We’re sorry (and we love you)

February 27th, 2019

There's no new storytelling podcast episode. Why not? Allow us to explain. We also answer some of your questions in this shorter episode.

Originality in storytelling

February 17th, 2019

What is originality? Why do storytellers pursue it? Was Avatar really just Pocahontas in Space? Was A.I. just Pinocchio in the future? Was The Shawshank Redemption really about Jesus? Can we go one episode without mentioning Tolkien, Brandon Sanderson or The Hunger Games? Why are there so many werebear romance novels? When will we stop asking questions?

Find out in this completely original new episode, not based on anything and utterly copyrighted by us.

Mentioned in this episode:

  • Avatar
  • Pocahontas
    Ferngully
  • Dances With Wolves
  • The Last Samurai
  • Dune
  • A.I.
  • Star Wars
  • The Hunger Games
  • Fantastic Beasts
  • Ulysses
  • E.T.
  • The Shawshank Redemption
  • Up
  • Jumanji
  • Zathura
  • Jurassic Park
  • The Twilight Zone
  • Shadowlands
  • The X-Files
  • Cowboys v. Aliens
  • The Sword of Truth
  • Game of Thrones
  • Nobody's Boy
  • Witch Hunter
  • Solomon Kane
  • The Will of the Woods
  • The Village
  • The Dark Crystal
  • The Neverending Story
  • Legend

People mentioned in this episode:

  • James Cameron
  • James Horner
  • George Lucas
  • Suzanne Collins
  • Brandon Sanderson
  • James Joyce
  • Jack Ward
  • Terry Goodkind
  • George R.R. Martin
  • Hector Malot
  • Robert E. Howard
  • Alan Lee
  • Brian Froud
  • Don Bluth

 

FEAR in storytelling

February 11th, 2019

Fear is the mind-killer, but it's also an essential part of storytelling. So face your fears with us as we explore what haunts the darkest dreams of characters and audiences and why. We delve into a world of madness, trauma, anguish and terror. We also drink tea and talk about The Lion King.

Mentioned in this podcast:

  • The Time Machine
  • The Secret of NIMH
  • The Hunger Games
  • Hamlet
  • Dragonheart
  • World War Z
  • The Picture of Dorian Gray
  • Death Becomes Her
  • Interview with the Vampire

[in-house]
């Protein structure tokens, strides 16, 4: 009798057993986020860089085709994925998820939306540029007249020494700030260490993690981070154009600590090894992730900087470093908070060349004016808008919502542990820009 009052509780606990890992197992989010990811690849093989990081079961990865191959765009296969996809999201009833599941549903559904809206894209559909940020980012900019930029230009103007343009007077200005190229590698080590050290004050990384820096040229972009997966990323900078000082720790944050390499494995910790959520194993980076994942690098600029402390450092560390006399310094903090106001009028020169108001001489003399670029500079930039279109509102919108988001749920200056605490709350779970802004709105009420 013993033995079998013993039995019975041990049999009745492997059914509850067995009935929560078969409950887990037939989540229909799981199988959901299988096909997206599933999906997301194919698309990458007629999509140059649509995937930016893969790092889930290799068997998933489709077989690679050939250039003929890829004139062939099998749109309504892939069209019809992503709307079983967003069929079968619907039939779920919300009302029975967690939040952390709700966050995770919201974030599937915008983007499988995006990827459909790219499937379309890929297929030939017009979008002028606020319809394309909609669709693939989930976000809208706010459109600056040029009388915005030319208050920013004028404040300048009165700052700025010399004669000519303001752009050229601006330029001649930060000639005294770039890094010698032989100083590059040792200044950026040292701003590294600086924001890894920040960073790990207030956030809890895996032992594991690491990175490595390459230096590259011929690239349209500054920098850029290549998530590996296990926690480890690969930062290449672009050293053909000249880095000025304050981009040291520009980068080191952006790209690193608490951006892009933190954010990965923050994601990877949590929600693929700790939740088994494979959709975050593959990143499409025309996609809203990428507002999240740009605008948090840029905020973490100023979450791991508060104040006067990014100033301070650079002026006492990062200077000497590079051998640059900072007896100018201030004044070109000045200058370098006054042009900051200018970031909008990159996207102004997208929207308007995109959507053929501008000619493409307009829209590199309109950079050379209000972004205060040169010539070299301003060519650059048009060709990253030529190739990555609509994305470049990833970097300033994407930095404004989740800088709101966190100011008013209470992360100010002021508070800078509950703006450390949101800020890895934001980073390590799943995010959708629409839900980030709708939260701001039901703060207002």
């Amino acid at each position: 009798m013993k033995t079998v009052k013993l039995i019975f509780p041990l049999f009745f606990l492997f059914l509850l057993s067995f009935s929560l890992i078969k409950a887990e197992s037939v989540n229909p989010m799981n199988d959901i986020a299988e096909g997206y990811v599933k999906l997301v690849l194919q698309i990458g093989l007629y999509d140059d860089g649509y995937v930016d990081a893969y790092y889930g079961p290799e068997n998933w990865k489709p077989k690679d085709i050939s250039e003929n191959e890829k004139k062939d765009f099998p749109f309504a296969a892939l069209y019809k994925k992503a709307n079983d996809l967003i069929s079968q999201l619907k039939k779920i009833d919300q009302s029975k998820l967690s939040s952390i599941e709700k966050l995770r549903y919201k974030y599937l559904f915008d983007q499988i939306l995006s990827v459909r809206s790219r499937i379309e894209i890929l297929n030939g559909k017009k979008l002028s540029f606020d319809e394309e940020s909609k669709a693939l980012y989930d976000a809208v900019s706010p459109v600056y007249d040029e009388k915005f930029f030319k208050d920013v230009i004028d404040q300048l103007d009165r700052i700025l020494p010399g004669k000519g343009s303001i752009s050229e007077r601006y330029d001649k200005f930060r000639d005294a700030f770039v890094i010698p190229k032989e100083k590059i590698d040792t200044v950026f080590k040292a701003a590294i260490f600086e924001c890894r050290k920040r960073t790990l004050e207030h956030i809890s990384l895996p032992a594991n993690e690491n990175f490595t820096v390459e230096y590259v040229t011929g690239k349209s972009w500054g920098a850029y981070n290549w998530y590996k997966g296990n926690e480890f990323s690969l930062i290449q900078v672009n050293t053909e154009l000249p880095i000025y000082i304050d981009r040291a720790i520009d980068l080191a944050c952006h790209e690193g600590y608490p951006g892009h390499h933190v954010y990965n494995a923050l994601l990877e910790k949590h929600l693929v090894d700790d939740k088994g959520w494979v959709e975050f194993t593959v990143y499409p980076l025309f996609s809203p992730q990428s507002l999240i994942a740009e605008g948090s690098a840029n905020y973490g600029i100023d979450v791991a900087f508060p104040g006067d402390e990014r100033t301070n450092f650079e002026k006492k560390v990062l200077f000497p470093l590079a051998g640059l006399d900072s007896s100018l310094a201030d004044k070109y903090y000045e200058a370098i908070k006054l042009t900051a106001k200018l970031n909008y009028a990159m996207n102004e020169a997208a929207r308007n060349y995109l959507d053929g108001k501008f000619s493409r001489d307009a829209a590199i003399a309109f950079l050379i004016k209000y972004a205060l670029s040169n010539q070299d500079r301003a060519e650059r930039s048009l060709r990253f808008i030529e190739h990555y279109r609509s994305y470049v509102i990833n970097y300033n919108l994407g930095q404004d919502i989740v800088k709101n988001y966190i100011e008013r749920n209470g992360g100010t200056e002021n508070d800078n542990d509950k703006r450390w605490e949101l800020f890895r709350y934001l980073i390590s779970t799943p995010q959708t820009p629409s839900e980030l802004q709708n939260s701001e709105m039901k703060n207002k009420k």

• Arachnophobia
  • Snakes on a Plane
  • Jaws
  • The Birds
  • Vertigo
  • It
  • Alien
  • Hard Times
  • Dr. Jeckyll & Mr. Hyde
  • The Hulk
  • X-Men
  • Twilight
  • The Scarlet Letter
  • Keeping Up Appearances
  • The Lion King
  • Night of the Living Dead
  • The Will of the Woods
  • Doctor Who
  • The Hobbit
  • Great Expectations
  • Beautiful Boy
  • How To Train Your Dragon
  • Avatar
  • Dune
  • 300

People mentioned:

  • Brandon Sanderson
  • Margaret Weis
  • Tracy Hickman
  • Jim Carrey
  • Steven Spielberg
  • William Shakespeare
  • Oscar Wilde
  • Nathaniel Hawthorne
  • Anne Rice
  • Alfred Hitchcock
  • Charles Dickens

The Sidekick

February 3rd, 2019

If you've got someone by your side whom you can kick, then you've got a sidekick. Sounds like fun! So in this episode, Eline and Domien explore some of the famous sidekicks throughout storytelling history, what types of sidekicks there are and how they function in a plot. We talk about henchmen, volleyballs, passive-aggressive space aliens and there's some gushing over The Lord of the Rings. So sit back and enjoy the ride!

Sidekicks mentioned:

  • Sancho Panza
  • Doctor Watson
  • Snowy
  • Robin
  • Samwise Gamgee
  • Obélix
  • Mr. Spock
  • Chewbacca
  • Jar-Jar Binks
  • C-3PO
  • R2D2
  • Luigi
  • Princess Peach
  • Harley Quin
  • Buzz Lightyear
  • Pikachu
  • Syndrome
  • Kif
  • Waylon Smithers
  • Navi
  • Muchu
  • Abu
  • Rajah
  • Pascal
  • Mini-Me
  • Patrick Star
  • Wilson
  • Donkey
  • Dory
  • Ron
  • Hermione
  • Crabb & Goyle
  • Iago
  • Diego
  • Merlin
  • Folkrin
  • Rudolf Bauknecht
  • Captain Elsenbach

Types we've identified:

  • Fairy companion
  • Kid sidekick
  • Coward
  • Animal companion
  • Comic relief
  • Conscience
  • Henchman
  • Assistant
  • Apprentice

Roles for a sidekick:

  • Providing cynical commentary
  • Giving pep-talks to the hero(ine)
  • Becoming the future villain
  • Getting rescued by the hero(ine)
  • Screwing everything up so the hero(ine) can fix it
  • Being the loyal friend
  • Providing a useful skill
  • Speaking for the audience
  • Having someone to explain the plot or the lore to
  • Providind a viewpoint perspective on the main character

 

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